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The Bankruptcy Code can be an effective tool for reducing liabilities and enhancing asset value for the benefit of creditors. One of the more important tools is the right not only to assume favorable contracts pursuant to Section 365, but also to reject those that are not. Section 365 allows a debtor to pick and choose those agreements that it believes provide the best opportunity to reorganize or alternatively, sell its assets. However, any agreement subject to assumption or rejection must be executory, i.e., both parties must have material unperformed obligations on the date of the bankruptcy filing.
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By Michael L. Cook
This installment of our appellate practice series reviews recent cases addressing the equitable mootness doctrine. The issue ultimately often turns on whether it is practical and fair for an appellate court to review an appeal on the merits, enabling that court to avoid review altogether.
By Francis J. Lawall and Patrick M. Ryan
At first glance, Chapter 15 might appear to have the relatively minor role of staying actions against U.S. assets while the main foreign proceeding moves forward. However, as one recent case out of the Southern District of New York demonstrates, Chapter 15 carries the potential to significantly impact not only the main foreign bankruptcy, but civil litigation in the United States as well.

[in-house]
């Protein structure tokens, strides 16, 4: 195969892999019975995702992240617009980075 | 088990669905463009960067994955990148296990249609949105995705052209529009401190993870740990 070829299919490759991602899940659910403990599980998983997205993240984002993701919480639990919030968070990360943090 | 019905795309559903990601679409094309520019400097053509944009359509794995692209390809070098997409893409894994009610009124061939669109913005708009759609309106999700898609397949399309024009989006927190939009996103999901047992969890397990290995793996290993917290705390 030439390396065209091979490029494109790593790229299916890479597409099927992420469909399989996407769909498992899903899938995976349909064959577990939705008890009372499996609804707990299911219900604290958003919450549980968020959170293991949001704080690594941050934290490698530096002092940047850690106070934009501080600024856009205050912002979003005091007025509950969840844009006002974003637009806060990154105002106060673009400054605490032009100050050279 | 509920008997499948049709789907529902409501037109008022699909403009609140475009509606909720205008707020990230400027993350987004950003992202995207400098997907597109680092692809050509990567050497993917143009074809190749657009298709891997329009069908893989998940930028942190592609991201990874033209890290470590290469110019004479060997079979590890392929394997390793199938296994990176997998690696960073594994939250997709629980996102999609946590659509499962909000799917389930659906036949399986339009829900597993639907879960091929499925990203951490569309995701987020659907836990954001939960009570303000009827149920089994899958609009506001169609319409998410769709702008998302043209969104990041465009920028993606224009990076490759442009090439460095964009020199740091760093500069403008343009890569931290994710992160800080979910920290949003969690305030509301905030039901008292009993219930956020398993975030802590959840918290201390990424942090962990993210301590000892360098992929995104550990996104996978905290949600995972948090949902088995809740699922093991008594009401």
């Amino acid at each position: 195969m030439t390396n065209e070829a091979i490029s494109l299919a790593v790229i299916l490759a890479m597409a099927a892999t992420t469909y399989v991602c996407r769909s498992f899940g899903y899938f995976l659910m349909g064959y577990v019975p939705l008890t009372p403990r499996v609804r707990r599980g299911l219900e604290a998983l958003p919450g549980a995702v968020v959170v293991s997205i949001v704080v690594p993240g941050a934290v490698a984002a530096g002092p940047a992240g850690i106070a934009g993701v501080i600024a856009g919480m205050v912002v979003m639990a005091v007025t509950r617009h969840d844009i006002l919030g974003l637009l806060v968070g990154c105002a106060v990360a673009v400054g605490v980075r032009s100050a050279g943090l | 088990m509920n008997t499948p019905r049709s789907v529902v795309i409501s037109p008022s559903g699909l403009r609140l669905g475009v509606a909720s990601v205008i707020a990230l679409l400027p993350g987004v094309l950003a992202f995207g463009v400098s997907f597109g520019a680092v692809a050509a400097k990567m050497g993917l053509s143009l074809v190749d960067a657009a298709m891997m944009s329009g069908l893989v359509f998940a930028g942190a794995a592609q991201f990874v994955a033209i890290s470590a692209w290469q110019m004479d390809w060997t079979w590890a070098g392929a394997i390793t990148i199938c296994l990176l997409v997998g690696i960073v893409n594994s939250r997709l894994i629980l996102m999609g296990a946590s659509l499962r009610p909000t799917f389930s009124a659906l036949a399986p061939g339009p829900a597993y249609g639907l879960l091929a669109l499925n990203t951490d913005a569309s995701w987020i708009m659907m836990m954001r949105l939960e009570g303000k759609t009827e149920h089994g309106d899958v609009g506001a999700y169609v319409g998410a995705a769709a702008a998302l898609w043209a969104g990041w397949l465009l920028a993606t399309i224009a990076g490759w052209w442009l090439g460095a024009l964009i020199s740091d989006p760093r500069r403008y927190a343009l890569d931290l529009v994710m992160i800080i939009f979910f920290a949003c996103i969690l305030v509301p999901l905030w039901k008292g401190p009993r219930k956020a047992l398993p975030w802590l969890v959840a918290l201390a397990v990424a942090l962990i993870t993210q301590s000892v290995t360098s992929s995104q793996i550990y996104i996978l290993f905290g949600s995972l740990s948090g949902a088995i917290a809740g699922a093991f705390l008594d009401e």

By By Richard Assmus, Matthew Wargin, Monique Mulcare and Danielle Corn
This article provides an overview of Section 365 of the Bankruptcy Code, a key provision within the Code that allows a debtor to assume, assume and assign, or reject certain executory contracts and unexpired leases.
By Avalon Zoppo
A ruling tossing OxyContin maker Purdue Pharma’s bankruptcy settlement could tee up a new issue for the U.S. Supreme Court and spur other judges to more closely scrutinize non-debtor releases, a controversial mechanism that shields third parties in Chapter 11 proceedings from liability.